A British colony, an archipelago in the West Indies.
(PF 75: dp. 1,430; l. 304'0"; b. 37'6"; dr. 12'0" (mean); s. 20 k.; cpl. 120; a. 3 3", 4 40mm., 8 20mm., 2 dct., 4 dcp., 1 dcp. (hh.); cl. Tacoma; T. S2 S2 AQ1)
The unnamed gunboat PG 183 was laid down on 7 April 1943 at Providence, R.I., by the Walsh Kaiser Co., under a Maritime Commission contract (MC hull 1657); reclassified a frigate, PF 75, on 15 April 1943; allocated to the Royal Navy under lend lease on 10 June 1943; launched on 17 August 1943; sponsored by Mrs. James A. Gallagher; leased to the United Kingdom on 6 December 1943; and commissioned by the Royal Navy on 7 December 1943 at the Naval Operating Base, Newport, R.I., as Bahamas (K.503).
After shakedown and training out of Casco Bay, Maine, and near Bermuda, Bahamas proceeded to the British Isles. During World War II, her “battle honors” recognized service in the Arctic in 1944 and in the North Atlantic in 1944 and 1945. Returned to the United States after World War II, Bahamas was accepted by the U.S. Navy at the Boston Naval Shipyard on 11 June 1946. Declared “not essential” to the defense of the United States on 13 July 1946, she was struck from the Naval Vessel Register on 19 July. Sold to the John J. Duane Co., of Quincy, Mass., the ship was turned over to a representative of that firm at the Naval Base, Newport, R.I., on 16 December 1947. Her hull was broken up for scrap by January 1949.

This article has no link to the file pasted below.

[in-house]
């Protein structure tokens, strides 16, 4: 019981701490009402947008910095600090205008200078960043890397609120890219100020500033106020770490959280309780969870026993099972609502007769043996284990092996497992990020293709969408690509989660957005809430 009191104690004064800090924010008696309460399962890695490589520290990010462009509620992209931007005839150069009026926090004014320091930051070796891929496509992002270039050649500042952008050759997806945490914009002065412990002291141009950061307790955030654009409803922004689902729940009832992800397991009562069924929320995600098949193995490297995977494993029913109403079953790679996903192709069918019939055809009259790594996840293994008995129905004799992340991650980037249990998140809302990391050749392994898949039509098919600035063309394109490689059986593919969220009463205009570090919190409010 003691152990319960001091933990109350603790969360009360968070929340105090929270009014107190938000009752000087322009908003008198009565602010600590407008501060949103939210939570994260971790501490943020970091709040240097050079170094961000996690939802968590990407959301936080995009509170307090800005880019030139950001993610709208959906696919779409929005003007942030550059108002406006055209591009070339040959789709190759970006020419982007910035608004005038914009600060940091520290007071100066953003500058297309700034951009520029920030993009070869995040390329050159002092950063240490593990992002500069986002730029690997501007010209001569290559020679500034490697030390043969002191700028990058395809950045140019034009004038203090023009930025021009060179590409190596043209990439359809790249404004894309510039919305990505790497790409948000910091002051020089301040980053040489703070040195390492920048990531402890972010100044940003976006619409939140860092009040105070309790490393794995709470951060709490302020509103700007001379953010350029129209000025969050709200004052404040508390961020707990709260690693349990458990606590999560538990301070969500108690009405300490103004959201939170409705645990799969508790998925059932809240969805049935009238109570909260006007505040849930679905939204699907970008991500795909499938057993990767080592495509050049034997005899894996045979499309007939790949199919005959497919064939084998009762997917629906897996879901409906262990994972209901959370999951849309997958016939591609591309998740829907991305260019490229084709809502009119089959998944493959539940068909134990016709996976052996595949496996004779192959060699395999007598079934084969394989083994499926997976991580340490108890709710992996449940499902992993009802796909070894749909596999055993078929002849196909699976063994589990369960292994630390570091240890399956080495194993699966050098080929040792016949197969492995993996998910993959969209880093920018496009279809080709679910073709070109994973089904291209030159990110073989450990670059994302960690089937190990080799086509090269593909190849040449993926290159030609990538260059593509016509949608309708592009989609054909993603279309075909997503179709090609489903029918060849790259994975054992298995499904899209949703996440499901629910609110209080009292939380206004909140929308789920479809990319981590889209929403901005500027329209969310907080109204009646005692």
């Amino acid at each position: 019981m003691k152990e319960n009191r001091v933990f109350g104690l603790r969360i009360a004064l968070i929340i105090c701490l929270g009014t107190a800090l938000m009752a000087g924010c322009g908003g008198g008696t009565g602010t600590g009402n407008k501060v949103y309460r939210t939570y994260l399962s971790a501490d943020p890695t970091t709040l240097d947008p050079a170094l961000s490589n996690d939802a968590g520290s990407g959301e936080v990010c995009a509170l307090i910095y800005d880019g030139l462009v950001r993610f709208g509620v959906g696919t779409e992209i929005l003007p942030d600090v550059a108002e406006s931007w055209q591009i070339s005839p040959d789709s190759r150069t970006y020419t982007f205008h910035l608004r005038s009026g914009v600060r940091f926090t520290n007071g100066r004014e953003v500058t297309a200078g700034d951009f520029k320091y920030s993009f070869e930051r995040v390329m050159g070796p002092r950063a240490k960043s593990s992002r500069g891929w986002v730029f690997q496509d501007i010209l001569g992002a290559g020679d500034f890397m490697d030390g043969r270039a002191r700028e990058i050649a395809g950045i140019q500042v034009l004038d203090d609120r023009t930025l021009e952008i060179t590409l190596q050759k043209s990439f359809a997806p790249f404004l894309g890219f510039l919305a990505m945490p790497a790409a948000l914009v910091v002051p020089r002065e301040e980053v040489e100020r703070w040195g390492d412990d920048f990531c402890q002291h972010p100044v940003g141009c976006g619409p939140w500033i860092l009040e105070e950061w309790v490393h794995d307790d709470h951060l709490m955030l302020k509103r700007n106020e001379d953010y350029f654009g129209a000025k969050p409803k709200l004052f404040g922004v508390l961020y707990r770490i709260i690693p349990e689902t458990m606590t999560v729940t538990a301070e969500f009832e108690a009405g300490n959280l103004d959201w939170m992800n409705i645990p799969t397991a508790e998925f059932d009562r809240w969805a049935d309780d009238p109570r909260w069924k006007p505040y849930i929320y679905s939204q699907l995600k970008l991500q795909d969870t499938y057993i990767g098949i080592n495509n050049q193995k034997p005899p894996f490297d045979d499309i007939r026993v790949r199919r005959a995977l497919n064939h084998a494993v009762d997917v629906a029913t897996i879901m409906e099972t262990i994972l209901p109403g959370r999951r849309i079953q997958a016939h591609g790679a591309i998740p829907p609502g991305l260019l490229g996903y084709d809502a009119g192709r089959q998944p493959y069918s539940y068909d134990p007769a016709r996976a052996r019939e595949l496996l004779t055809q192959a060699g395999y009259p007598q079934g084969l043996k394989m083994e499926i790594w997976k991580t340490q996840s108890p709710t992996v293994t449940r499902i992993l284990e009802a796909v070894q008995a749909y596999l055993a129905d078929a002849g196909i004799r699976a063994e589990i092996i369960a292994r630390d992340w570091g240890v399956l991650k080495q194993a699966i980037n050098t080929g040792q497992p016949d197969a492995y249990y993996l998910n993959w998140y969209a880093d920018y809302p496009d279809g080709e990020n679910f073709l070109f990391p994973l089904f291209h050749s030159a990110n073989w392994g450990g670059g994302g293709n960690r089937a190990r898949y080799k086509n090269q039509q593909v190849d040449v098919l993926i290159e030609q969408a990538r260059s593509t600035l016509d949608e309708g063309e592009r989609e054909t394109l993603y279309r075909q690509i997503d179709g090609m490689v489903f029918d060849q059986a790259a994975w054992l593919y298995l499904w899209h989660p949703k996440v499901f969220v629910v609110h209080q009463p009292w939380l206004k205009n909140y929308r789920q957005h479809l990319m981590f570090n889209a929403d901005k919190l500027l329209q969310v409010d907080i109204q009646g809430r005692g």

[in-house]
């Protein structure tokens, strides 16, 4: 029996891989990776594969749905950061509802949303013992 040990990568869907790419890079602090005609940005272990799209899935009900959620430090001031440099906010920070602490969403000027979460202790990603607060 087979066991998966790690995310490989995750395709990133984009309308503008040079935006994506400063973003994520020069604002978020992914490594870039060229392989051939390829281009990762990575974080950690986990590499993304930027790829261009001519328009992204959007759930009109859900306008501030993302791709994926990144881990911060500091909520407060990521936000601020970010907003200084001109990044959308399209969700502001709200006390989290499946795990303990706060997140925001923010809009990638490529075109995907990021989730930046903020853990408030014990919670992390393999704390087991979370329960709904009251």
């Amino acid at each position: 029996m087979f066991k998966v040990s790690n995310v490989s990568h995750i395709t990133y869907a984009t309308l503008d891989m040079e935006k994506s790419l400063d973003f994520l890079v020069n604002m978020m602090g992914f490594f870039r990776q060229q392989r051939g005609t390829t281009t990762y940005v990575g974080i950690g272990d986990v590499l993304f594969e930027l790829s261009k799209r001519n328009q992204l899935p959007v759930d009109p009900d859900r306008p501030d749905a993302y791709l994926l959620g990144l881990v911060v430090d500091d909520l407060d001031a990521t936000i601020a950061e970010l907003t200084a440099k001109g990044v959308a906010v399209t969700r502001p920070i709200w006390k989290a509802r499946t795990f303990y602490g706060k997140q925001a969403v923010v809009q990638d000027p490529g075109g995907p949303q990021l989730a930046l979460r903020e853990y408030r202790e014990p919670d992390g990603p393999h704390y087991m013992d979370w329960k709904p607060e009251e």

Robert J. Cressman
2 December 2005